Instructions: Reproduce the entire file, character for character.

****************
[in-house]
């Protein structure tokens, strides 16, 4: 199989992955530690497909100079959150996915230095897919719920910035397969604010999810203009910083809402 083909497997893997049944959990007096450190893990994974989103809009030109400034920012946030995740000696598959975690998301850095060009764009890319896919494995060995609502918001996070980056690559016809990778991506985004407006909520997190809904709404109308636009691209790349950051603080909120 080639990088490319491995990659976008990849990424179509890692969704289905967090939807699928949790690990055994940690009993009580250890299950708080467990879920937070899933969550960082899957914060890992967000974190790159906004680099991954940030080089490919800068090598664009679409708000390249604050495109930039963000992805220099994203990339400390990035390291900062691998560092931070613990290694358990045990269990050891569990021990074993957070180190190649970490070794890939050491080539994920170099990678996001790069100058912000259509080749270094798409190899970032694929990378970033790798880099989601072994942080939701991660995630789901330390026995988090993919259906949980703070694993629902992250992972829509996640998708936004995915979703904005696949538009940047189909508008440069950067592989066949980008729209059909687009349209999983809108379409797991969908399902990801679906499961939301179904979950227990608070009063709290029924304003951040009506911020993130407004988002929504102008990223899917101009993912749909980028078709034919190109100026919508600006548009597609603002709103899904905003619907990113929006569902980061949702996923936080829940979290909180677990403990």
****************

[in-house]
């Protein structure tokens, strides 16, 4: 199989992955530690497909100079959150996915230095897919719920910035397969604010999810203009910083809402 083909497997893997049944959990007096450190893990994974989103809009030109400034920012946030995740000696598959975690998301850095060009764009890319896919494995060995609502918001996070980056690559016809990778991506985004407006909520997190809904709404109308636009691209790349950051603080909120 080639990088490319491995990659976008990849990424179509890692969704289905967090939807699928949790690990055994940690009993009580250890299950708080467990879920937070899933969550960082899957914060890992967000974190790159906004680099991954940030080089490919800068090598664009679409708000390249604050495109930039963000992805220099994203990339400390990035390291900062691998560092931070613990290694358990045990269990050891569990021990074993957070180190190649970490070794890939050491080539994920170099990678996001790069100058912000259509080749270094798409190899970032694929990378970033790798880099989601072994942080939701991660995630789901330390026995988090993919259906949980703070694993629902992250992972829509996640998708936004995915979703904005696949538009940047189909508008440069950067592989066949980008729209059909687009349209999983809108379409797991969908399902990801679906499961939301179904979950227990608070009063709290029924304003951040009506911020993130407004988002929504102008990223899917101009993912749909980028078709034919190109100026919508600006548009597609603002709103899904905003619907990113929006569902980061949702996923936080829940979290909180677990403990």